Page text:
President, National Account Services & Client Experience at ADP

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ADP sponsors NJPAC’s Community Engagement activities, helping to move arts and culture beyond the campus— into schools, parks, houses of worship & community centers

Particularly, she notes, when the gospel concert featuring Mary Mary turned out to be such a rousing performance. “It was packed, people were in the aisles,” she remembers. “It was an unbelievable event. I was like: ‘Are we at church?!’” The new partnership also fits Dyson’s personal mission—paving the way for more women like her to make their mark. Dyson, who started as a client account manager at ADP decades ago—“answering the phones,” she says—is now a direct report to the company’s CEO. Her stratospheric rise led to her being named one of Black Enterprise magazine’s 300 Most Powerful Executives in Corporate America, among other honors. She says that her success at the company was never a personal goal per se, but simply an outgrowth of a won’t-quit work ethic. “I try to stay present and in the moment, and let the results and the work speak for themselves,” she says. But one of the perks of having reached the C-suite at a massive company like ADP, she says, is the opportunity it gives her to give back. “My philosophy is: How do I pay it back, pay it forward? How do I help others?” She notes that her mother, who passed away about nine years ago, reinforced her passion for educational causes. “She grew up in a very different time, a very challenging time for an AfricanAmerican female. And she asked me, with the good fortune I’ve been given, to try to help children who were not able to get an education—because she was one of those children. So, I’m on a mission. I’m happy with my work, but at the same time, I want to fulfill this wish.” So to this day, she’s known at ADP for never saying no to speaking opportunities, or to younger colleagues seeking advice. “My admin, Pat, will tell you: I do not say ‘No.’ It makes it hard on the calendar sometimes, but I never, never say no. You want me to come talk to the girls in your junior achievement club? No problem. I’m there.” And working with NJPAC, particularly its Community Engagement programming and its Board, fits into that personal mission as well, she says. “The passion here for children, and for education, and hope and opportunity, that’s what appealed to me—what more could I ask for?” she says. “Who ever would have thought that this gift would be laid in my lap that gives me the opportunity to try to do something more?” n

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njpac short stories ADP becomes first Community Engagement Partner In July, ADP® of Roseland was designated the Arts Center’s first Community Engagement Partner, establishing dedicated funding for the Department of Community Engagement to introduce and expand many events offered free to the public, such as dance workshops, children’s reading circles, jazz jams, and panel discussions. The new alliance reflects both partners’ missions to promote the immense diversity of New Jersey’s population and support cultural enrichment through the arts. Community Engagement presents nearly 200 events each season, both on-site and at locations throughout Greater Newark.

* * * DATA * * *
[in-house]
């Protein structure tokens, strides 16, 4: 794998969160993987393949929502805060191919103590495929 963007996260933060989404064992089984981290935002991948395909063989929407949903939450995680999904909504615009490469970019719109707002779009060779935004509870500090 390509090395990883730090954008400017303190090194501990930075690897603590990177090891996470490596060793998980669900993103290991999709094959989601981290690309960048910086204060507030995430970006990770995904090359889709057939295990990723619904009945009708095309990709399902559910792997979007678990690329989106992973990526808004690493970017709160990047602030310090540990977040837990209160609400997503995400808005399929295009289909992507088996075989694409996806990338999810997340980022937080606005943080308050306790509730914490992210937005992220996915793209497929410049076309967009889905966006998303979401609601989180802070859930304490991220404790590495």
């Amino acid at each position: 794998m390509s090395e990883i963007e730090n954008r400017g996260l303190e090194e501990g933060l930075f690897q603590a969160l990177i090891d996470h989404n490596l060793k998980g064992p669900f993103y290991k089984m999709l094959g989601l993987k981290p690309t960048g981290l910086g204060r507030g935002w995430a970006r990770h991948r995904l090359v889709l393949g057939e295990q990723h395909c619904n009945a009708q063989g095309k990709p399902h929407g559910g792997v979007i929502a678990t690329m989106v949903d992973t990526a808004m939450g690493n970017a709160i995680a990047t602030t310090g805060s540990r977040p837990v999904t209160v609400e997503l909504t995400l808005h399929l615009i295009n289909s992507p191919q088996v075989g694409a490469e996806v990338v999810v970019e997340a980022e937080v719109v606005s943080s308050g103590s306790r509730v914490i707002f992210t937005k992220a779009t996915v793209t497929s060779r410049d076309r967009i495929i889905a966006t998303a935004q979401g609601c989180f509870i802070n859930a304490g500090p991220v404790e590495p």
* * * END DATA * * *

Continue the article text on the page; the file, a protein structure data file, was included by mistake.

ADP of Roseland helps support programs like Books on the Move

“At ADP, we believe it is our responsibility to make a positive impact on the communities in which we work and live,” said Rita Mitjans, ADP’s Chief Diversity and Corporate Social Responsibility Officer. “Through the ADP Foundation, we provide monetary support to the causes and non-profit organizations that align with our company values and corporate social responsibility focus areas. We are proud to serve as NJPAC’s Community Engagement Partner and help deliver these important arts programs to our community.” “NJPAC cares deeply about its community, and the happy news is that we now have a great partner in ADP, whose team members are involved in hundreds of volunteer opportunities throughout the State,” said John Schreiber, President and CEO of NJPAC. “The partnership will enable us to reach thousands of citizens through a myriad of events each season. These free events celebrate culture and community and allow NJPAC to grow its boundary-less campus through programming in neighborhoods near and far.” Just a few of the programs that will benefit from ADP’s role as Community Engagement Partner are Books on the Move, Jazz Jam Sessions and NJPAC Stage Exchange. Funds also will be used to enhance the entertainment offerings at family celebrations during the Rev. Dr. Martin Luther King, Jr. weekend and Kwanzaa. n

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conversations with Lee Cooperman Leon (“Lee”) Cooperman, founder and CEO of the investment-management company Omega Advisors, Inc., has accumulated a long list of titles from his lifework in finance and philanthropy. One of the most fascinating, to audiences at NJPAC for the past four years, is programmer/host of his own talk show. Conversations with Lee Cooperman, a series of sit-downs with titans of business, politics and media, gives guests a front-row perspective on today’s economic issues whenever Cooperman and his interview subjects swap POVs in the Chase Room. The exchanges began in 2014 when Cooperman, a member of NJPAC’s Investment Committee and a former Board Member, booked Mario Gabelli, CEO of GAMCO Investors, Inc.

Lee Cooperman hosted a series of sit-down talks at NJPAC